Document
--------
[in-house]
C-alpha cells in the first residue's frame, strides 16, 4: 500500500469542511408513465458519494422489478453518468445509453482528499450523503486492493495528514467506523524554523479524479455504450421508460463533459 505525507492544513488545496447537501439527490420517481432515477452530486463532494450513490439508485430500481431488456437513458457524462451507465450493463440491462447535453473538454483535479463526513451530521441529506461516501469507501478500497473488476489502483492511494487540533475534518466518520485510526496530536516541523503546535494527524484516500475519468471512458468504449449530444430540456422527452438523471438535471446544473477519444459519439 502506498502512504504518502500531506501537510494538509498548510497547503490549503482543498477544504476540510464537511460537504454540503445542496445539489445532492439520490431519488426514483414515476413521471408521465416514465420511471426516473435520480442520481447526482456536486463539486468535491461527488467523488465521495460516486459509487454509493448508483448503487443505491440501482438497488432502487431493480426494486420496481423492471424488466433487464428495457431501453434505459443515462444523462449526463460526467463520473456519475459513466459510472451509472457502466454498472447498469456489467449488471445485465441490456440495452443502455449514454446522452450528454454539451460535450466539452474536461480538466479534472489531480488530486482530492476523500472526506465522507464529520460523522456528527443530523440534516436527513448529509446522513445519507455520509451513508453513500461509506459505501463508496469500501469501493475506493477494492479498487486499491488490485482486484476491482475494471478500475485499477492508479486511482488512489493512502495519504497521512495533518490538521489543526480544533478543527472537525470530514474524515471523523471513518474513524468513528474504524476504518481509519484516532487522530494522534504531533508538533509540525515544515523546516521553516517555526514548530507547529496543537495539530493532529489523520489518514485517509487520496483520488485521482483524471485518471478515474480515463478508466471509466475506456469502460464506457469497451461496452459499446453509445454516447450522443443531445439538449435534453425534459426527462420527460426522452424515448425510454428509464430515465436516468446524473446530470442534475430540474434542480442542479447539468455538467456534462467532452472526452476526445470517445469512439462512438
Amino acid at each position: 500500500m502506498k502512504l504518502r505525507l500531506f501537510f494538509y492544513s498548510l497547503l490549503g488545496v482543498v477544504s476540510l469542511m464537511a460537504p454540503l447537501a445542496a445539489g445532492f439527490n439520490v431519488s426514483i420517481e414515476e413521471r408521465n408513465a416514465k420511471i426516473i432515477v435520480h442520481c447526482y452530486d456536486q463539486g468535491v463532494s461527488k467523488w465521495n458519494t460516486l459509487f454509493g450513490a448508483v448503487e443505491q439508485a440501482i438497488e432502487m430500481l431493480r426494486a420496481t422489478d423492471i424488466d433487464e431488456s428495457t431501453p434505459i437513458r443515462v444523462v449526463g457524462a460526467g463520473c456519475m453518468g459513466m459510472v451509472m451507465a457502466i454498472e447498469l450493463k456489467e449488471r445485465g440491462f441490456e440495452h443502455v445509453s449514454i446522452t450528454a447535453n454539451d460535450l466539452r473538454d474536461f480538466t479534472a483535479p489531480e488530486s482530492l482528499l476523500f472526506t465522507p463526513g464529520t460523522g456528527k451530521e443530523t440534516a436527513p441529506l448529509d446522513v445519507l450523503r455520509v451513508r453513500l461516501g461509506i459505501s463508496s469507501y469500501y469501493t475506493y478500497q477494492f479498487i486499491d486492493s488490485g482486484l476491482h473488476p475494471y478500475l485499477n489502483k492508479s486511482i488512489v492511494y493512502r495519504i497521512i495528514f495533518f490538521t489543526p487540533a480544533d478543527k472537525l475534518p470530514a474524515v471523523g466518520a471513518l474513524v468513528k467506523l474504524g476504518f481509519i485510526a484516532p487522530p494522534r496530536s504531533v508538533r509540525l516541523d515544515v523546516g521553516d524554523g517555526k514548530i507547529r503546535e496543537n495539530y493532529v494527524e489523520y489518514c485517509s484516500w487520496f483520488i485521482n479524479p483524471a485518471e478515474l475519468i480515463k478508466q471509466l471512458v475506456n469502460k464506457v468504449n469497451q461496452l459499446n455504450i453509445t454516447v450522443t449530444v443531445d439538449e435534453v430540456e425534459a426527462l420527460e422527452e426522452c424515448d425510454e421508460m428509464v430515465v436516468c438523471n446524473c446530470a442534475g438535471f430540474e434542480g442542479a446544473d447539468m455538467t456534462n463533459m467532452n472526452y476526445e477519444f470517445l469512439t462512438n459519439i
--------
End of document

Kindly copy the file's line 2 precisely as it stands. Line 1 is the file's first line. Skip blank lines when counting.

C-alpha cells in the first residue's frame, strides 16, 4: 500500500469542511408513465458519494422489478453518468445509453482528499450523503486492493495528514467506523524554523479524479455504450421508460463533459 505525507492544513488545496447537501439527490420517481432515477452530486463532494450513490439508485430500481431488456437513458457524462451507465450493463440491462447535453473538454483535479463526513451530521441529506461516501469507501478500497473488476489502483492511494487540533475534518466518520485510526496530536516541523503546535494527524484516500475519468471512458468504449449530444430540456422527452438523471438535471446544473477519444459519439 502506498502512504504518502500531506501537510494538509498548510497547503490549503482543498477544504476540510464537511460537504454540503445542496445539489445532492439520490431519488426514483414515476413521471408521465416514465420511471426516473435520480442520481447526482456536486463539486468535491461527488467523488465521495460516486459509487454509493448508483448503487443505491440501482438497488432502487431493480426494486420496481423492471424488466433487464428495457431501453434505459443515462444523462449526463460526467463520473456519475459513466459510472451509472457502466454498472447498469456489467449488471445485465441490456440495452443502455449514454446522452450528454454539451460535450466539452474536461480538466479534472489531480488530486482530492476523500472526506465522507464529520460523522456528527443530523440534516436527513448529509446522513445519507455520509451513508453513500461509506459505501463508496469500501469501493475506493477494492479498487486499491488490485482486484476491482475494471478500475485499477492508479486511482488512489493512502495519504497521512495533518490538521489543526480544533478543527472537525470530514474524515471523523471513518474513524468513528474504524476504518481509519484516532487522530494522534504531533508538533509540525515544515523546516521553516517555526514548530507547529496543537495539530493532529489523520489518514485517509487520496483520488485521482483524471485518471478515474480515463478508466471509466475506456469502460464506457469497451461496452459499446453509445454516447450522443443531445439538449435534453425534459426527462420527460426522452424515448425510454428509464430515465436516468446524473446530470442534475430540474434542480442542479447539468455538467456534462467532452472526452476526445470517445469512439462512438